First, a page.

Slapdash: A is for “Audience”Posted: 16 May 2013
From the A to Z of Slapdash:
3. A is for “Audience”
A few months ago, I went to an intermediate-level improv student show and conducted an experiment. I pretended I had never seen an improv show before, that I had no idea what it was about, how it worked, what its structures and conventions were.
I stood at the back of the room and watched an unusual form of theatre, with a very different atmosphere to an ordinary play. The first and most obvious thing I noticed was the joyful atmosphere, more like a party than a performance, with waves of collaborative support washing out from the stage, across the seated audience, and back again. There was laughter throughout, but no “jokes”. That alone felt refreshing, exciting and different.
What I saw on stage could best be described as a series of comic theatrical sketches produced off the cuff. I was impressed at how every performer instinctively knew when it was their time to come forward, and how to start each scene. There seemed to be a kind of telepathy between them. Surely, I said to myself, it’s not entirely improvised? Surely they plan at least the structure of the scenes beforehand, even if the dialogue is made up on stage? And although some of the sketches appeared to be set in a void, and it was hard to know who the characters were or what the specifics of their dialogue were about, this didn’t matter very much, as the crucial bit of information that put the whole scene into context inevitably arrived in the form of a punchline.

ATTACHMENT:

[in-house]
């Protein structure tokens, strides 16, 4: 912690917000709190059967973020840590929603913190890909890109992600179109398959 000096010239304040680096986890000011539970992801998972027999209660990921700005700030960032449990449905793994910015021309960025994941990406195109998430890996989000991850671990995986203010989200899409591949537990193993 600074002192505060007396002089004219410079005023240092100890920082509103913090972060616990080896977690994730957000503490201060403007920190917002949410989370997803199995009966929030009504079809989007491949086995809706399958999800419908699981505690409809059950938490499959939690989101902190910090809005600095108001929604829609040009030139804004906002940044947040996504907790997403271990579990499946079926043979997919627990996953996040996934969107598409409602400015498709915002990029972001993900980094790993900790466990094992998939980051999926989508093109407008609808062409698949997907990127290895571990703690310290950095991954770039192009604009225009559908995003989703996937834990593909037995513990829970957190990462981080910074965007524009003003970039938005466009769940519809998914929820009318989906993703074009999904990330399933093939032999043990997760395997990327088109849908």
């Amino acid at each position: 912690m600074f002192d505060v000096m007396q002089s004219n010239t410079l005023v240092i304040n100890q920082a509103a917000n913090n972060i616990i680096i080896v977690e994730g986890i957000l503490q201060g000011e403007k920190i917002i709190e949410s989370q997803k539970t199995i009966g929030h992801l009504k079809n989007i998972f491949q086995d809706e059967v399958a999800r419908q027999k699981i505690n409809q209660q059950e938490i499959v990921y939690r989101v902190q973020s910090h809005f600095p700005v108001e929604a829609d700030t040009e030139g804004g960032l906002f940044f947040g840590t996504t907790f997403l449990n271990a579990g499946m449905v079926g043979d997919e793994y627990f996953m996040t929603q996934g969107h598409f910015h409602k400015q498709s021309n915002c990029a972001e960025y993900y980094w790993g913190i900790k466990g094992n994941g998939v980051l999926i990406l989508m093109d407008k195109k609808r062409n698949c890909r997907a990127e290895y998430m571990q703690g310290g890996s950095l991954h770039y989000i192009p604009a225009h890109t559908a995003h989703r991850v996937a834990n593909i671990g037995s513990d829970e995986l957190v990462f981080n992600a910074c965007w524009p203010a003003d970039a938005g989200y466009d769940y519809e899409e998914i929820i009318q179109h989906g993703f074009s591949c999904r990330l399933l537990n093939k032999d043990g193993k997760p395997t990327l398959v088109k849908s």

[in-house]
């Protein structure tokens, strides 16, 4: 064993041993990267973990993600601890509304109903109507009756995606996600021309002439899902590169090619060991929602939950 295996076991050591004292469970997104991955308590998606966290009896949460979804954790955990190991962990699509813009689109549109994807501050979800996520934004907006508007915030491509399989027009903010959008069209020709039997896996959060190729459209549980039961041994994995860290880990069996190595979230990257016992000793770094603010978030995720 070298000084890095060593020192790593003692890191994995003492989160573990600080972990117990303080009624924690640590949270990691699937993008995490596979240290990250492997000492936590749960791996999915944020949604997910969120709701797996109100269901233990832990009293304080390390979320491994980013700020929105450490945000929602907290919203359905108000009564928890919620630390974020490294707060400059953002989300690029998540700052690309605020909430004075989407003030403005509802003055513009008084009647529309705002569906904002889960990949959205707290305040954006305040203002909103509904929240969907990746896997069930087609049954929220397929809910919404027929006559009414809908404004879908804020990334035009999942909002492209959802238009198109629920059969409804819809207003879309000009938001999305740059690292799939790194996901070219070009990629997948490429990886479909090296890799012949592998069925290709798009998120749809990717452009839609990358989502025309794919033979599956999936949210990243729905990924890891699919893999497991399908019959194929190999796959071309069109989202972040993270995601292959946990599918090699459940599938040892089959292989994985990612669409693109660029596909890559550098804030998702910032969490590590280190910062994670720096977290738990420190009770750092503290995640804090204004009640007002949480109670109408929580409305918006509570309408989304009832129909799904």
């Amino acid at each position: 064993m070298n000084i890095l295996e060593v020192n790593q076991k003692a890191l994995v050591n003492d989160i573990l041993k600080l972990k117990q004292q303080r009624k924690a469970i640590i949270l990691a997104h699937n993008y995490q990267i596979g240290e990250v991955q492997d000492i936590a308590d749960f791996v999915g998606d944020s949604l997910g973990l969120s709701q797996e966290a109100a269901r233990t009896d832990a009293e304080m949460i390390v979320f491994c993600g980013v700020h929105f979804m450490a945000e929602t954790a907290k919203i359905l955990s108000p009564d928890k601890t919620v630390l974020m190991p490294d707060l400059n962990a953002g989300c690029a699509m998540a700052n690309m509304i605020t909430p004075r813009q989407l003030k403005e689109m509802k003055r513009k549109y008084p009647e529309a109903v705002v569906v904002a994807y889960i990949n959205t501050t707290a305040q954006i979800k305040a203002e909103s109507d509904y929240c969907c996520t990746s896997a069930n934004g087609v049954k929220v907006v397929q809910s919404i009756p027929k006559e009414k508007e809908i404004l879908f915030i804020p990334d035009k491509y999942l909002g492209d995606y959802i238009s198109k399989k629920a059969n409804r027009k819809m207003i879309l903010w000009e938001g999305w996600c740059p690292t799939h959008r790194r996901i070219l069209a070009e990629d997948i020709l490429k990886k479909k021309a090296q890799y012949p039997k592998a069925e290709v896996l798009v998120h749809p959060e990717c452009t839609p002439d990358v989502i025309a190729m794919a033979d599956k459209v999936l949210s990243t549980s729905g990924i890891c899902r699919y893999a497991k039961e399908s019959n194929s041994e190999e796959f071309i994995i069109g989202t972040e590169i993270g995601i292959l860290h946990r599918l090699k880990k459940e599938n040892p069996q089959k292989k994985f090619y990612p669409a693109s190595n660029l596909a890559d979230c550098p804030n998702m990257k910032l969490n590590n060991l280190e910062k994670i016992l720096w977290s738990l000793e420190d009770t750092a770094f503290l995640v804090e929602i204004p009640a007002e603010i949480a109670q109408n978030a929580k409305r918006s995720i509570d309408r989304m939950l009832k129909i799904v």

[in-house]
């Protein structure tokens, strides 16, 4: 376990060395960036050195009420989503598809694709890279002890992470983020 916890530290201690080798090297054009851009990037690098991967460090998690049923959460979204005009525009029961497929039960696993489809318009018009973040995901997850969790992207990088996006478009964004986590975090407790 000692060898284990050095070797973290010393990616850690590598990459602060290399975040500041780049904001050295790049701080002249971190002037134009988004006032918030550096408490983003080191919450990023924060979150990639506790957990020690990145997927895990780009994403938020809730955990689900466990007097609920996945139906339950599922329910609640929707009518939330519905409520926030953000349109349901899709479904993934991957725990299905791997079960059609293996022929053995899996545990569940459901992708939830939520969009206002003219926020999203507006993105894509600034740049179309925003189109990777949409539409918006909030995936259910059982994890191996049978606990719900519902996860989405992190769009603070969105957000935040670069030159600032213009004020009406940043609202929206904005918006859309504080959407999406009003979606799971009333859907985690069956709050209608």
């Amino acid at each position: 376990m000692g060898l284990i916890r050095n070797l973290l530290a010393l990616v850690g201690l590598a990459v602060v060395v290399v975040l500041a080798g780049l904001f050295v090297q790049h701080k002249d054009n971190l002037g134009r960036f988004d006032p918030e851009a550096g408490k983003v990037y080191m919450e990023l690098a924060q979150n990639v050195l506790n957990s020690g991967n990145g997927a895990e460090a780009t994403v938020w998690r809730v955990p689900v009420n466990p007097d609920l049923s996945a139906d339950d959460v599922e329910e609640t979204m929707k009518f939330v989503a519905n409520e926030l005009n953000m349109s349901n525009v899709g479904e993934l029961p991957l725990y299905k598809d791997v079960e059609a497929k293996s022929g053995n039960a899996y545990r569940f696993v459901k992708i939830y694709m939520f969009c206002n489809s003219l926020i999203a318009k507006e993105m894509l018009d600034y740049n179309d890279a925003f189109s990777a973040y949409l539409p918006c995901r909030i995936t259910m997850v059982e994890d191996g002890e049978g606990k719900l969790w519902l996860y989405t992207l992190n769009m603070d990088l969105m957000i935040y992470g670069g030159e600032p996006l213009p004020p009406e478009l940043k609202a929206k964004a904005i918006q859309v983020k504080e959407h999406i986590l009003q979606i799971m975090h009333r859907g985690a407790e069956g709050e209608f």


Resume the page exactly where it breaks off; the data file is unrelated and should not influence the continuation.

I was relieved to discover that, as an outsider, I enjoyed “improvisation” very much. I wanted to see more. In fact, I probably enjoyed it rather more than I would have done if I’d spent my time scrutinising the improvisers’ technique, spotting missteps, or analysing the structural integrity of their Harold.
Improv is still adolescent in the UK, and reliant on an in-crowd to pad out audience numbers. This is lovely, but the risk is that the scene could become uroboric. I hope that the Slapdash Festival will grab the opportunity to reach a wider audience than just improvisers and their friends and families. By encouraging this, we help the scene to grow not just financially, but creatively too. The feedback that newbies supply can be much more useful than that of our fellow performers, especially as they don’t mask their words in technicalities or flattery.
Like Dracula with a clipboard, I will be preying on improv virgins throughout the Festival to ask them their opinions. What did you think of the show? What worked and what didn’t? Will you be coming back?